I LOVE IT!!! Time to wake up and smell the coffee, PA!!! You’ll soon be one of the next states to legalize Marriage Equality!!! It’s about time!! (Ohhhhhh, I can hear the nasty saber-rattling from the far right already, lolol!).

  • Meowzer

    PA is the most bass ackward state… coming from someone who lives in PA. My husband is 14 years older than me, so maybe this is worth us looking in to… he could adopt me :)
    The only way PA will get same sex marriage is if they’re drug kicking and screaming by the Supreme Court.

  • miagoodguy


  • Dakotahgeo

    @Meowzer: Thank you, Meowzer, but I think Kansas and Missouri are smelling PA’s ass in this race, lolol. These politicians couldn’t tie their shoelaces without a video to explain! Kansas should have been the ‘Show-me’ state; Missouri would well qualify for the ‘Sow-me-Again’ State! It’s the truth! PS: I love your handle name!

  • Dakotahgeo

    @miagoodguy: Heyyyy… whatever works! Whatever works!!!

  • BigWoody

    @miagoodguy: How is adoption “counterproductive” for these men at 73 and 65 years old?

    I am a single, 54 year old gay man living in Ohio with no heirs. I want to adopt my 24 year old bi-boi who happens to be married (no judgement please). For five years he has told everyone I am his dad. He recently moved next door to me. Our sexual relationship evolved and ended when he got married. BTW, I have never supported him financially, and he doesn’t know I want to adopt him. We both love each other like father and son. If I have no partner before I die I would prefer he have my estate than a distant relative whom I do not know. We in the LGBT community have had to make our own families over many years before the possibility of gay marriage was imagined.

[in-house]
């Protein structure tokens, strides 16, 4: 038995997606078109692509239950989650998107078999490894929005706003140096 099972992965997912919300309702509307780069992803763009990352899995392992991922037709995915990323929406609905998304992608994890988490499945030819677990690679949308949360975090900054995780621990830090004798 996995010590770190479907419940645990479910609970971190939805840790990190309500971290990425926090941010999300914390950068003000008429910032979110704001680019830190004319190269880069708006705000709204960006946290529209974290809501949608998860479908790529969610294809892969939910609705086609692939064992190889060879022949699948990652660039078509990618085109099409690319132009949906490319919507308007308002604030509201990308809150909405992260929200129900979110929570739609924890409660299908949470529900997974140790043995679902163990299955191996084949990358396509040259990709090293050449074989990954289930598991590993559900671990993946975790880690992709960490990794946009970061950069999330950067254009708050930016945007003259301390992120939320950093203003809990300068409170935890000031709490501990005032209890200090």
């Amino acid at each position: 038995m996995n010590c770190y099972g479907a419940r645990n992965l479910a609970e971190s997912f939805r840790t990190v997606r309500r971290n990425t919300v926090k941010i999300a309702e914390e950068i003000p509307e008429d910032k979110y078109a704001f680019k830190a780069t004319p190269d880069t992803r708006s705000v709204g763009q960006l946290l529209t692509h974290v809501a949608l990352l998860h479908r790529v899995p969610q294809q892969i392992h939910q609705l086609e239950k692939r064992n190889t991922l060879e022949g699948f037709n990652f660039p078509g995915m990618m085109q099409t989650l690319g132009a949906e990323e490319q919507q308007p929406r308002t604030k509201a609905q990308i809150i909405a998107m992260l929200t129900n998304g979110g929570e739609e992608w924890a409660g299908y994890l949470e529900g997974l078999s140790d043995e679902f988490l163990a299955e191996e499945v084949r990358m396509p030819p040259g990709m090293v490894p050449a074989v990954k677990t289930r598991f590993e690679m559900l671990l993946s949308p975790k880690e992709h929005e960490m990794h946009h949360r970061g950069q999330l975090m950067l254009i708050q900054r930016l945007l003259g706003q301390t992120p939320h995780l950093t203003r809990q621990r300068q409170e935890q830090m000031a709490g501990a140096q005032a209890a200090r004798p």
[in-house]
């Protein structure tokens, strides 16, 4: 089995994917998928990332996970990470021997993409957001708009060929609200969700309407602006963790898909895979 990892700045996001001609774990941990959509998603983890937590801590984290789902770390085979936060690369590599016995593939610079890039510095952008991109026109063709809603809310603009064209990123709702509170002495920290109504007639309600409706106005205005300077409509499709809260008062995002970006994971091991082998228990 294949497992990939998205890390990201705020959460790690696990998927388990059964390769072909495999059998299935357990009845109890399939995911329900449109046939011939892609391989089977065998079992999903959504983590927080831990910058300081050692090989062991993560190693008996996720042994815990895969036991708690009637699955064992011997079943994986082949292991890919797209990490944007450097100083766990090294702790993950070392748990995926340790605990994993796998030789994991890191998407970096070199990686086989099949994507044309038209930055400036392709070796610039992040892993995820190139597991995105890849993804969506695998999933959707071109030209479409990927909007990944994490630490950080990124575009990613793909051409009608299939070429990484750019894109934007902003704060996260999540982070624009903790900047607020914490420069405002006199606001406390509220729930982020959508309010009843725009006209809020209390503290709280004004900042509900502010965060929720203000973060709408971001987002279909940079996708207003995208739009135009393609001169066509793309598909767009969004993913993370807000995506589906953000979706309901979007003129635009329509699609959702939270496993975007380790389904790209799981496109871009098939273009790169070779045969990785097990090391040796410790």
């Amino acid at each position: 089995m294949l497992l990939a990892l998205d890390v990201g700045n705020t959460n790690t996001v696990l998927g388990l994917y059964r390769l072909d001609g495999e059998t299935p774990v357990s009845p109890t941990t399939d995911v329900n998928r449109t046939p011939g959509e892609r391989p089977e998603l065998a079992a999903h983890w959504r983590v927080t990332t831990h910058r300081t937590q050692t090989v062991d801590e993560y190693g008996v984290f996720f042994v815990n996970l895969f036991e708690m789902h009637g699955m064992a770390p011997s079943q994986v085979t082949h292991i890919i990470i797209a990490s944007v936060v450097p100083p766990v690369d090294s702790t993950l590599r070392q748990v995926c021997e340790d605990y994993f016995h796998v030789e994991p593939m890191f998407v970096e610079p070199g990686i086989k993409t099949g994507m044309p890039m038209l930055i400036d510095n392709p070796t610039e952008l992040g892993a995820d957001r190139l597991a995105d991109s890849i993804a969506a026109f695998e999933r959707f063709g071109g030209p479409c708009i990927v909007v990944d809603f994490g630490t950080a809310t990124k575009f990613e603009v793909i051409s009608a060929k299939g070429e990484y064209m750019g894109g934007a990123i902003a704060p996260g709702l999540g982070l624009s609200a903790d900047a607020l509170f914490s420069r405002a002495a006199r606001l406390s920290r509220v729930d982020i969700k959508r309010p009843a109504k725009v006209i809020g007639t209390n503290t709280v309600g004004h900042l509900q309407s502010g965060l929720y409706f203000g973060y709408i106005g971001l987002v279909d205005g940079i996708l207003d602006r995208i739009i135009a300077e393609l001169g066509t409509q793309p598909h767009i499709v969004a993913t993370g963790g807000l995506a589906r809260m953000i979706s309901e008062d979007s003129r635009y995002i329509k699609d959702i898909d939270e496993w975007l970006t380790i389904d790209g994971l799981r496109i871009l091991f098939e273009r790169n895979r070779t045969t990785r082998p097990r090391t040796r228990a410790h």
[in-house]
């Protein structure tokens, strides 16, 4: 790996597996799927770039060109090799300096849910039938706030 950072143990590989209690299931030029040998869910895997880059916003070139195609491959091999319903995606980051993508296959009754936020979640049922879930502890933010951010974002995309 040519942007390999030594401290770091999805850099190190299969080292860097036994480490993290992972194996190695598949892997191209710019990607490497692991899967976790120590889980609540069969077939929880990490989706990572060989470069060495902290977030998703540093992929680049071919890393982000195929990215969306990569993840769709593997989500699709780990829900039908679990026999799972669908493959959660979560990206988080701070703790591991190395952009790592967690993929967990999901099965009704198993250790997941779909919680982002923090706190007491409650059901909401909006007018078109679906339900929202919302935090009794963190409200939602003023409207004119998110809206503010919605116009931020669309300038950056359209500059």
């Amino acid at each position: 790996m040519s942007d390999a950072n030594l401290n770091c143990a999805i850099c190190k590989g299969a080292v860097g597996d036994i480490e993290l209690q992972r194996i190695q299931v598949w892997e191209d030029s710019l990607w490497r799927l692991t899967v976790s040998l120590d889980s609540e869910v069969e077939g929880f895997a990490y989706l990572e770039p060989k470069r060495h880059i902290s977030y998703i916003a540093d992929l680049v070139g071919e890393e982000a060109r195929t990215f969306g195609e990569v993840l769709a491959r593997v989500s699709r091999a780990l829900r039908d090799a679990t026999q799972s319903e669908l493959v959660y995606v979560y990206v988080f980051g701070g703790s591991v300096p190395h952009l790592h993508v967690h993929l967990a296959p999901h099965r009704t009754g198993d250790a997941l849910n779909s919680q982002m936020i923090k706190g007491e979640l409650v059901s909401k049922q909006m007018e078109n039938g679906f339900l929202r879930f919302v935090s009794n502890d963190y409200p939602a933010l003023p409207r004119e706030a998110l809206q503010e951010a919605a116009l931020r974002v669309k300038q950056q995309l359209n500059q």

I will not wait until I am 73 for marriage in Ohio. I will not risk dying and losing so much money to unfair taxes, or risk litigation over giving my estate to a non-relative. If we do not have marriage in Ohio, I will attempt to adopt, whomever it may be, to pass-on my estate.

  • EvonCook

    Why can I not forward or share this article??? Where are the icons for sharing?? (Not facebook or Linked In) Just forward or share??

  • balehead

    This is just tax cheating…..not equal rights…

  • Patsy Stoned

    balehead, this is desperation, dealing with a system that has fucked these men over for their entire lives. Big difference.

  • Harley

    @balehead: I think you need to look at the REAL tax cheats like Starbucks, Facebook, GE, and every wealthy individual like Mitt Romney who stows cash away in off-shore tax shelters. I don’t have a Swiss bank account. I don’t know ANYONE who has a Swiss bank account. Shoot your arrows toward then REAL tax cheats.

  • Spike

    @miagoodguy: How so? You would prefer they sit patiently for marriage equality in PA, in the mean time if one dies, they have the honor of paying estate tax to the Govt.?

  • Merv

    Stacy Keach is gay?

  • LoveOlder

    wow he is a very attractive older man would love to speak to him

Comments are closed.